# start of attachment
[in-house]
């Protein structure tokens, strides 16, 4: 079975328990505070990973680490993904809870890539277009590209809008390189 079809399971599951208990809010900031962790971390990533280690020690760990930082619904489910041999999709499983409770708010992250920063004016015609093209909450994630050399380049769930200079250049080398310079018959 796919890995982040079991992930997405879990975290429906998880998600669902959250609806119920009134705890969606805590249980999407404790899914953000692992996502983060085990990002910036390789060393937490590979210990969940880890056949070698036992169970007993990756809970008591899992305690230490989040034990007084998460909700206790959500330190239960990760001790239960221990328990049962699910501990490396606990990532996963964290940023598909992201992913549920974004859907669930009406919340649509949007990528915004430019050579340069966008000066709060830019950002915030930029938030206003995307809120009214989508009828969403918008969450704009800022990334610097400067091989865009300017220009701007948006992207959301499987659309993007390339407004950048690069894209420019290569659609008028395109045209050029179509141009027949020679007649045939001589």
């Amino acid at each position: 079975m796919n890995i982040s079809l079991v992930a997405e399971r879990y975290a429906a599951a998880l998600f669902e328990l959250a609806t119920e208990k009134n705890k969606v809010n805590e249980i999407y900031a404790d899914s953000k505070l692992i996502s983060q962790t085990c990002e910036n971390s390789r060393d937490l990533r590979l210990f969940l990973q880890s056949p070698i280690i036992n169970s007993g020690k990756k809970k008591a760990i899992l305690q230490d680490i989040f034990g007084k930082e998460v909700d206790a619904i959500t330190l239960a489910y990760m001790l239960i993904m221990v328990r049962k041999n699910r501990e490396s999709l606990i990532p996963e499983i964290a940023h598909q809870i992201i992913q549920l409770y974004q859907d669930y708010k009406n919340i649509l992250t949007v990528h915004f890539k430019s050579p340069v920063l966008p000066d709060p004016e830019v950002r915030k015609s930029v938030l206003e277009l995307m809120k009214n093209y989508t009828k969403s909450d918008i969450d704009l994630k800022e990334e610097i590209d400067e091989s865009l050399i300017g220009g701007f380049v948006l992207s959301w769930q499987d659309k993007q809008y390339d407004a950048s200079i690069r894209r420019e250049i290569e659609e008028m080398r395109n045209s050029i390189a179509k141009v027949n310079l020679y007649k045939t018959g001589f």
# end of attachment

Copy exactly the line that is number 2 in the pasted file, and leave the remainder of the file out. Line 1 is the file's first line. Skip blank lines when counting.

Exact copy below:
């Protein structure tokens, strides 16, 4: 079975328990505070990973680490993904809870890539277009590209809008390189 079809399971599951208990809010900031962790971390990533280690020690760990930082619904489910041999999709499983409770708010992250920063004016015609093209909450994630050399380049769930200079250049080398310079018959 796919890995982040079991992930997405879990975290429906998880998600669902959250609806119920009134705890969606805590249980999407404790899914953000692992996502983060085990990002910036390789060393937490590979210990969940880890056949070698036992169970007993990756809970008591899992305690230490989040034990007084998460909700206790959500330190239960990760001790239960221990328990049962699910501990490396606990990532996963964290940023598909992201992913549920974004859907669930009406919340649509949007990528915004430019050579340069966008000066709060830019950002915030930029938030206003995307809120009214989508009828969403918008969450704009800022990334610097400067091989865009300017220009701007948006992207959301499987659309993007390339407004950048690069894209420019290569659609008028395109045209050029179509141009027949020679007649045939001589």